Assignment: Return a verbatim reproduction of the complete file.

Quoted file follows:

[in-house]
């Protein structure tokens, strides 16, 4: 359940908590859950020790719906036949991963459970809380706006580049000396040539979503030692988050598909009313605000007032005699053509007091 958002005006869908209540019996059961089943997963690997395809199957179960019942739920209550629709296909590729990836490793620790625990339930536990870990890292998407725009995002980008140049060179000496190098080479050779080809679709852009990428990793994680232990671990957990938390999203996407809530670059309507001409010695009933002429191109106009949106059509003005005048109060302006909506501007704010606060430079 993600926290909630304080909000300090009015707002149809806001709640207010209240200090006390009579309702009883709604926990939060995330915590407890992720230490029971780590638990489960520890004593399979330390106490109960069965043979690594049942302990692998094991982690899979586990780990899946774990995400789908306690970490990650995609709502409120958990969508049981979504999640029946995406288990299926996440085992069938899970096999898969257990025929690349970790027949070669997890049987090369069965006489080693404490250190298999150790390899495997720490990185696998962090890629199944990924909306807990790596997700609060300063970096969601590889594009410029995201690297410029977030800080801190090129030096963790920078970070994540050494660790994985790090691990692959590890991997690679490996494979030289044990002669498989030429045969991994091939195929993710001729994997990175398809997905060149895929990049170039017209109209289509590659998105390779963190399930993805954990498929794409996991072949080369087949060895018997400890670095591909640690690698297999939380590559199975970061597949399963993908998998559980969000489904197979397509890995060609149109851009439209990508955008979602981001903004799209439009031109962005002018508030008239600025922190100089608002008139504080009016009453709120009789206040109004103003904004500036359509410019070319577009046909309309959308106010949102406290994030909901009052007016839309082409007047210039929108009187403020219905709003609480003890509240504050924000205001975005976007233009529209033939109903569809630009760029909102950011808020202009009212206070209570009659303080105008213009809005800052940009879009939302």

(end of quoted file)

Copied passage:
[in-house]
């Protein structure tokens, strides 16, 4: 359940908590859950020790719906036949991963459970809380706006580049000396040539979503030692988050598909009313605000007032005699053509007091 958002005006869908209540019996059961089943997963690997395809199957179960019942739920209550629709296909590729990836490793620790625990339930536990870990890292998407725009995002980008140049060179000496190098080479050779080809679709852009990428990793994680232990671990957990938390999203996407809530670059309507001409010695009933002429191109106009949106059509003005005048109060302006909506501007704010606060430079 993600926290909630304080909000300090009015707002149809806001709640207010209240200090006390009579309702009883709604926990939060995330915590407890992720230490029971780590638990489960520890004593399979330390106490109960069965043979690594049942302990692998094991982690899979586990780990899946774990995400789908306690970490990650995609709502409120958990969508049981979504999640029946995406288990299926996440085992069938899970096999898969257990025929690349970790027949070669997890049987090369069965006489080693404490250190298999150790390899495997720490990185696998962090890629199944990924909306807990790596997700609060300063970096969601590889594009410029995201690297410029977030800080801190090129030096963790920078970070994540050494660790994985790090691990692959590890991997690679490996494979030289044990002669498989030429045969991994091939195929993710001729994997990175398809997905060149895929990049170039017209109209289509590659998105390779963190399930993805954990498929794409996991072949080369087949060895018997400890670095591909640690690698297999939380590559199975970061597949399963993908998998559980969000489904197979397509890995060609149109851009439209990508955008979602981001903004799209439009031109962005002018508030008239600025922190100089608002008139504080009016009453709120009789206040109004103003904004500036359509410019070319577009046909309309959308106010949102406290994030909901009052007016839309082409007047210039929108009187403020219905709003609480003890509240504050924000205001975005976007233009529209033939109903569809630009760029909102950011808020202009009212206070209570009659303080105008213009809005800052940009879009939302």